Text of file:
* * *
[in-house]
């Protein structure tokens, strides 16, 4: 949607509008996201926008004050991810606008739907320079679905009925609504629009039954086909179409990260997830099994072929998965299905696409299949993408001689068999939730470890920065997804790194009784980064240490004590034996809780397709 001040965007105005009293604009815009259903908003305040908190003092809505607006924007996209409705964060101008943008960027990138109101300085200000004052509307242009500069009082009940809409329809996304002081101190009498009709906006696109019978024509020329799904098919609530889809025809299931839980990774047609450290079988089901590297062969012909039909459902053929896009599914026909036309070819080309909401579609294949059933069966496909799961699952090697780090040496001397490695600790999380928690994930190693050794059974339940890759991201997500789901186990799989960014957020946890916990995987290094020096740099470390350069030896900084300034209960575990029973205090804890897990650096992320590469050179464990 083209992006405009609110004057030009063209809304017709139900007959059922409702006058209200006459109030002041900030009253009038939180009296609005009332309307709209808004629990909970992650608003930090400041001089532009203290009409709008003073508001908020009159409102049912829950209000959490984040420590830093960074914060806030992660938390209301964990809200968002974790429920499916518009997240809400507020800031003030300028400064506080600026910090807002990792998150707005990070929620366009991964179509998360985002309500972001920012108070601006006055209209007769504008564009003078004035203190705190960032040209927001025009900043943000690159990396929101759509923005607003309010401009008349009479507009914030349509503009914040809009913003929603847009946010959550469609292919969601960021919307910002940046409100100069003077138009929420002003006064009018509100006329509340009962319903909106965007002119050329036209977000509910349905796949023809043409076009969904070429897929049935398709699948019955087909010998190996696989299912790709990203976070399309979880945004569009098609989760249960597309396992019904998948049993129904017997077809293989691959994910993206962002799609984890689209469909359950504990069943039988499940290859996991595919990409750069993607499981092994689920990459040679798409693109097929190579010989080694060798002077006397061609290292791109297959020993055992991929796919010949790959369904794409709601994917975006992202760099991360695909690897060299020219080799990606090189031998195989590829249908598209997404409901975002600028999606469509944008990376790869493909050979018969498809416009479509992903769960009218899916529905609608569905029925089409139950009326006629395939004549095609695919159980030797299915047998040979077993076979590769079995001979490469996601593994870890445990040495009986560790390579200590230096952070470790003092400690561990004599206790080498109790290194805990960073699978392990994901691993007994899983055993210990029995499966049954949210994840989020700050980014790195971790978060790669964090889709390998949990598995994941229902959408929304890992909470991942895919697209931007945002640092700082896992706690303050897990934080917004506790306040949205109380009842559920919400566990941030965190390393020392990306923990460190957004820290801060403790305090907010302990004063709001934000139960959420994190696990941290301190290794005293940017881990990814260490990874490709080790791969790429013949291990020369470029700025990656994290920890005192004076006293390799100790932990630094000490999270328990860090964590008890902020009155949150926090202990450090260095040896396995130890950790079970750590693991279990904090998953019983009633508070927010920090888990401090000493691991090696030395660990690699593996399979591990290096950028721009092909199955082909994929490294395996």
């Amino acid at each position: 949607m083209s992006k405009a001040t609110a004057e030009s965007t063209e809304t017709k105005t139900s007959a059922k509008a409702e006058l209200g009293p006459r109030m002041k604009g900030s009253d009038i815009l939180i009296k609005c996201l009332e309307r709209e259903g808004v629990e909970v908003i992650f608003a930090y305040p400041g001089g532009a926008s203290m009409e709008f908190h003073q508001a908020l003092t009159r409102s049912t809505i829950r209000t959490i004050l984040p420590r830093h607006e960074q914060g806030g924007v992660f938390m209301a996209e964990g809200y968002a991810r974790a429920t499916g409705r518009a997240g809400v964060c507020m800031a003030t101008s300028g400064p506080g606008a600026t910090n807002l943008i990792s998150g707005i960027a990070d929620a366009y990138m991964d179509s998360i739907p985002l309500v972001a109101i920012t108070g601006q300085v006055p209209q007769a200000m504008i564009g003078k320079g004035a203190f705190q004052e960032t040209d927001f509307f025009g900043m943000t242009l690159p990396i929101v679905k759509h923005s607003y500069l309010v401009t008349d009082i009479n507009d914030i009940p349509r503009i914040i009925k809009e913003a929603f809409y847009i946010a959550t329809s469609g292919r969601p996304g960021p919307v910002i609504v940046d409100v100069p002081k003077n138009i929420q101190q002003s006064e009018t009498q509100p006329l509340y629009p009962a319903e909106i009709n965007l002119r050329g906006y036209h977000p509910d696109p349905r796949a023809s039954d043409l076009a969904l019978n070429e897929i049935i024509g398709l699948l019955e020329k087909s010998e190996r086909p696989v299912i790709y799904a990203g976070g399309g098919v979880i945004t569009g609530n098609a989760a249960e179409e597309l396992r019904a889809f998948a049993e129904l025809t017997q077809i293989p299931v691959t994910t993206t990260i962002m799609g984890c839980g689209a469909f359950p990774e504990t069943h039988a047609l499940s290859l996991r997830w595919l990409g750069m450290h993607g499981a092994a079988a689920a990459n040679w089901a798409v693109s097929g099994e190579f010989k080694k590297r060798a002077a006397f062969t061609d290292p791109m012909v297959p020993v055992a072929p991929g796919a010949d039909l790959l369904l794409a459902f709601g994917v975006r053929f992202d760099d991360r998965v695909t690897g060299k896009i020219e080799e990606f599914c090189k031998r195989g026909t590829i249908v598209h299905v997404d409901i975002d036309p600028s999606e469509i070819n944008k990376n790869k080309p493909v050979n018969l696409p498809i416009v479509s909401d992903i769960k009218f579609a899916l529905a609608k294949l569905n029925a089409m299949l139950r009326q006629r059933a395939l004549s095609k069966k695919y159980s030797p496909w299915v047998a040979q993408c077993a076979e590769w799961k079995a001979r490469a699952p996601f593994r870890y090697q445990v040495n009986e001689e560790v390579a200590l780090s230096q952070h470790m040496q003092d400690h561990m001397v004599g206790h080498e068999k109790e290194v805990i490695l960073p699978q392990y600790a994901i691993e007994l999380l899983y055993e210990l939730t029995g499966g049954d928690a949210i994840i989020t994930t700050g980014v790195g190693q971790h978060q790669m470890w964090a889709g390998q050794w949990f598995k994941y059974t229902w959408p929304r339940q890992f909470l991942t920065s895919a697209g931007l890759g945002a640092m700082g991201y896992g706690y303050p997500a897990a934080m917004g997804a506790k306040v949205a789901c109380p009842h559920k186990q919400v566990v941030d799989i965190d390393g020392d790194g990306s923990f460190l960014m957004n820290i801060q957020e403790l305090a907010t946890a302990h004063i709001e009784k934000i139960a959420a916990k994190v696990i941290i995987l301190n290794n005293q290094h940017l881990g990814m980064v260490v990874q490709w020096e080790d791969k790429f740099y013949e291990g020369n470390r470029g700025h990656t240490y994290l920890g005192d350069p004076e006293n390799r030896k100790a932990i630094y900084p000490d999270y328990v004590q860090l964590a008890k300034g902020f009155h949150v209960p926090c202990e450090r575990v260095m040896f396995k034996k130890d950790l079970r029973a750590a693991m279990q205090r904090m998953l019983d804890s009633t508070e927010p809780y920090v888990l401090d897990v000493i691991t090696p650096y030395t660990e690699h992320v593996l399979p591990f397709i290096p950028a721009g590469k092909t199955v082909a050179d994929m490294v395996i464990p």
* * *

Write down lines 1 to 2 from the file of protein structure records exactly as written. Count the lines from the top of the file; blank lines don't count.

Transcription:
[in-house]
């Protein structure tokens, strides 16, 4: 949607509008996201926008004050991810606008739907320079679905009925609504629009039954086909179409990260997830099994072929998965299905696409299949993408001689068999939730470890920065997804790194009784980064240490004590034996809780397709 001040965007105005009293604009815009259903908003305040908190003092809505607006924007996209409705964060101008943008960027990138109101300085200000004052509307242009500069009082009940809409329809996304002081101190009498009709906006696109019978024509020329799904098919609530889809025809299931839980990774047609450290079988089901590297062969012909039909459902053929896009599914026909036309070819080309909401579609294949059933069966496909799961699952090697780090040496001397490695600790999380928690994930190693050794059974339940890759991201997500789901186990799989960014957020946890916990995987290094020096740099470390350069030896900084300034209960575990029973205090804890897990650096992320590469050179464990 083209992006405009609110004057030009063209809304017709139900007959059922409702006058209200006459109030002041900030009253009038939180009296609005009332309307709209808004629990909970992650608003930090400041001089532009203290009409709008003073508001908020009159409102049912829950209000959490984040420590830093960074914060806030992660938390209301964990809200968002974790429920499916518009997240809400507020800031003030300028400064506080600026910090807002990792998150707005990070929620366009991964179509998360985002309500972001920012108070601006006055209209007769504008564009003078004035203190705190960032040209927001025009900043943000690159990396929101759509923005607003309010401009008349009479507009914030349509503009914040809009913003929603847009946010959550469609292919969601960021919307910002940046409100100069003077138009929420002003006064009018509100006329509340009962319903909106965007002119050329036209977000509910349905796949023809043409076009969904070429897929049935398709699948019955087909010998190996696989299912790709990203976070399309979880945004569009098609989760249960597309396992019904998948049993129904017997077809293989691959994910993206962002799609984890689209469909359950504990069943039988499940290859996991595919990409750069993607499981092994689920990459040679798409693109097929190579010989080694060798002077006397061609290292791109297959020993055992991929796919010949790959369904794409709601994917975006992202760099991360695909690897060299020219080799990606090189031998195989590829249908598209997404409901975002600028999606469509944008990376790869493909050979018969498809416009479509992903769960009218899916529905609608569905029925089409139950009326006629395939004549095609695919159980030797299915047998040979077993076979590769079995001979490469996601593994870890445990040495009986560790390579200590230096952070470790003092400690561990004599206790080498109790290194805990960073699978392990994901691993007994899983055993210990029995499966049954949210994840989020700050980014790195971790978060790669964090889709390998949990598995994941229902959408929304890992909470991942895919697209931007945002640092700082896992706690303050897990934080917004506790306040949205109380009842559920919400566990941030965190390393020392990306923990460190957004820290801060403790305090907010302990004063709001934000139960959420994190696990941290301190290794005293940017881990990814260490990874490709080790791969790429013949291990020369470029700025990656994290920890005192004076006293390799100790932990630094000490999270328990860090964590008890902020009155949150926090202990450090260095040896396995130890950790079970750590693991279990904090998953019983009633508070927010920090888990401090000493691991090696030395660990690699593996399979591990290096950028721009092909199955082909994929490294395996």